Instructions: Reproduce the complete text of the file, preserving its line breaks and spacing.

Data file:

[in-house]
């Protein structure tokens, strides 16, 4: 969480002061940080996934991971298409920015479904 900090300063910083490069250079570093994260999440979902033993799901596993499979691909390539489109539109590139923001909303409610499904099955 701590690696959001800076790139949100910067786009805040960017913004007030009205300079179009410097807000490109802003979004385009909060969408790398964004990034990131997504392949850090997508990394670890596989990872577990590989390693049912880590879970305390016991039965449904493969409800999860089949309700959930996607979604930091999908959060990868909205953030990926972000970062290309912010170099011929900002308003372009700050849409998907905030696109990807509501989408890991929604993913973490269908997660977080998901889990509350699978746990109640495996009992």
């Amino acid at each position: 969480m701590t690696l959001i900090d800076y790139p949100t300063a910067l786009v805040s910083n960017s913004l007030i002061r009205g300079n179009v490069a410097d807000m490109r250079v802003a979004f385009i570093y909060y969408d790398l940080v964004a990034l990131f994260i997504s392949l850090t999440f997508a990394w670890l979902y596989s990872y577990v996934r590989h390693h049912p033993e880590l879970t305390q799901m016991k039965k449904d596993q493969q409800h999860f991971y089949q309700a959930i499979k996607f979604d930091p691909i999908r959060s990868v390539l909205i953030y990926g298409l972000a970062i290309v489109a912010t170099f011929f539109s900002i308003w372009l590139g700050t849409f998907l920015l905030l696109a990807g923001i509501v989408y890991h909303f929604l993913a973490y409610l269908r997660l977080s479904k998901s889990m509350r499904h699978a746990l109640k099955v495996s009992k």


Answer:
[in-house]
């Protein structure tokens, strides 16, 4: 969480002061940080996934991971298409920015479904 900090300063910083490069250079570093994260999440979902033993799901596993499979691909390539489109539109590139923001909303409610499904099955 701590690696959001800076790139949100910067786009805040960017913004007030009205300079179009410097807000490109802003979004385009909060969408790398964004990034990131997504392949850090997508990394670890596989990872577990590989390693049912880590879970305390016991039965449904493969409800999860089949309700959930996607979604930091999908959060990868909205953030990926972000970062290309912010170099011929900002308003372009700050849409998907905030696109990807509501989408890991929604993913973490269908997660977080998901889990509350699978746990109640495996009992």
């Amino acid at each position: 969480m701590t690696l959001i900090d800076y790139p949100t300063a910067l786009v805040s910083n960017s913004l007030i002061r009205g300079n179009v490069a410097d807000m490109r250079v802003a979004f385009i570093y909060y969408d790398l940080v964004a990034l990131f994260i997504s392949l850090t999440f997508a990394w670890l979902y596989s990872y577990v996934r590989h390693h049912p033993e880590l879970t305390q799901m016991k039965k449904d596993q493969q409800h999860f991971y089949q309700a959930i499979k996607f979604d930091p691909i999908r959060s990868v390539l909205i953030y990926g298409l972000a970062i290309v489109a912010t170099f011929f539109s900002i308003w372009l590139g700050t849409f998907l920015l905030l696109a990807g923001i509501v989408y890991h909303f929604l993913a973490y409610l269908r997660l977080s479904k998901s889990m509350r499904h699978a746990l109640k099955v495996s009992k």